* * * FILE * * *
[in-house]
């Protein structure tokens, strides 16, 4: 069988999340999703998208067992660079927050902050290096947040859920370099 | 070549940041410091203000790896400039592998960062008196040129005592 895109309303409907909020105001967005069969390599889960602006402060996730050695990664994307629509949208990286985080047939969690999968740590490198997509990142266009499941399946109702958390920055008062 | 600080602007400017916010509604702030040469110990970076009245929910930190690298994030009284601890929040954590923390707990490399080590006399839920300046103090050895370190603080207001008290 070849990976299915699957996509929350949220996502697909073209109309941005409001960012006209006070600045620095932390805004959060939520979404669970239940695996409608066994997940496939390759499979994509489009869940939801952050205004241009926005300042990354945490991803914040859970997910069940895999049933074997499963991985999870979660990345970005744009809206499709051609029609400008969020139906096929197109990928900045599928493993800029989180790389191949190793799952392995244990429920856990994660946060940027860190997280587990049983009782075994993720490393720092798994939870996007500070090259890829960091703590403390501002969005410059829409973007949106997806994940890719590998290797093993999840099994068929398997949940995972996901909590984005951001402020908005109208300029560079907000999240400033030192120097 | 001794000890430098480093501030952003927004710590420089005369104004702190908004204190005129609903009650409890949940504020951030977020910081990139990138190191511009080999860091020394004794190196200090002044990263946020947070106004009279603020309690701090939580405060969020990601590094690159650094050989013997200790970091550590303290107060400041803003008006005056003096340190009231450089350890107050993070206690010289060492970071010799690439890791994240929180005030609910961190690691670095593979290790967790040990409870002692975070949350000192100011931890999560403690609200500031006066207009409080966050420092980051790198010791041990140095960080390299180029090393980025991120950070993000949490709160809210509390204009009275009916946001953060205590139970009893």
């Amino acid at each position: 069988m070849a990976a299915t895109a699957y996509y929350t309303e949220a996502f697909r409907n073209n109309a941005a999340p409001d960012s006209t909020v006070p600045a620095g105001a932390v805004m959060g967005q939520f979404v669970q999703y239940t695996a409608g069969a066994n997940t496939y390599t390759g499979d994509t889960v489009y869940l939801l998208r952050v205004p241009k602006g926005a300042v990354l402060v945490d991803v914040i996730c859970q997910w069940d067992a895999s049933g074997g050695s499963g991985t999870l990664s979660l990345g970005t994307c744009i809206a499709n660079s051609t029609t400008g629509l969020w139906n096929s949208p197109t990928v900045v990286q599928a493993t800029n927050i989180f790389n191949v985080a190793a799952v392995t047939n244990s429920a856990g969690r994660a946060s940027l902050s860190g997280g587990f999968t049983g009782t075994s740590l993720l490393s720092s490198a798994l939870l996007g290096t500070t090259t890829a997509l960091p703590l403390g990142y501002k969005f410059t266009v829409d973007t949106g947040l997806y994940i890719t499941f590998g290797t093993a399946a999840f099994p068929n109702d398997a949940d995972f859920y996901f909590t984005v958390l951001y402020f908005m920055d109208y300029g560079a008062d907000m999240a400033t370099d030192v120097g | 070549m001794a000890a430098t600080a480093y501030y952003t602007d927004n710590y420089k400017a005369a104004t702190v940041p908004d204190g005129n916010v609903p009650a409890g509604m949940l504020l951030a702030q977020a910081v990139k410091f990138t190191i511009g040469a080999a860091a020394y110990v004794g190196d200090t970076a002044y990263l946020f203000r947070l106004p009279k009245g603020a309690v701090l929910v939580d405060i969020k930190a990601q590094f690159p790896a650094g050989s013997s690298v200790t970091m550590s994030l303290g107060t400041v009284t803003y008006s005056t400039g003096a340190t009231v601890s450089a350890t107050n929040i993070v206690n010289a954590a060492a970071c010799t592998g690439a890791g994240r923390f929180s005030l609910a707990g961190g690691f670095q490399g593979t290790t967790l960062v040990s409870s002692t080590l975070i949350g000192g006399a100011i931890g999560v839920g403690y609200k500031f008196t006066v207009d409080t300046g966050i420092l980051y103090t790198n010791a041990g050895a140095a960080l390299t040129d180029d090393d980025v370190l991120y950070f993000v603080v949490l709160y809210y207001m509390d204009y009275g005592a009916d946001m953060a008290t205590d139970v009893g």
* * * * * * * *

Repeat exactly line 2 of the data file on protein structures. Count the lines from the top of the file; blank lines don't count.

């Protein structure tokens, strides 16, 4: 069988999340999703998208067992660079927050902050290096947040859920370099 | 070549940041410091203000790896400039592998960062008196040129005592 895109309303409907909020105001967005069969390599889960602006402060996730050695990664994307629509949208990286985080047939969690999968740590490198997509990142266009499941399946109702958390920055008062 | 600080602007400017916010509604702030040469110990970076009245929910930190690298994030009284601890929040954590923390707990490399080590006399839920300046103090050895370190603080207001008290 070849990976299915699957996509929350949220996502697909073209109309941005409001960012006209006070600045620095932390805004959060939520979404669970239940695996409608066994997940496939390759499979994509489009869940939801952050205004241009926005300042990354945490991803914040859970997910069940895999049933074997499963991985999870979660990345970005744009809206499709051609029609400008969020139906096929197109990928900045599928493993800029989180790389191949190793799952392995244990429920856990994660946060940027860190997280587990049983009782075994993720490393720092798994939870996007500070090259890829960091703590403390501002969005410059829409973007949106997806994940890719590998290797093993999840099994068929398997949940995972996901909590984005951001402020908005109208300029560079907000999240400033030192120097 | 001794000890430098480093501030952003927004710590420089005369104004702190908004204190005129609903009650409890949940504020951030977020910081990139990138190191511009080999860091020394004794190196200090002044990263946020947070106004009279603020309690701090939580405060969020990601590094690159650094050989013997200790970091550590303290107060400041803003008006005056003096340190009231450089350890107050993070206690010289060492970071010799690439890791994240929180005030609910961190690691670095593979290790967790040990409870002692975070949350000192100011931890999560403690609200500031006066207009409080966050420092980051790198010791041990140095960080390299180029090393980025991120950070993000949490709160809210509390204009009275009916946001953060205590139970009893």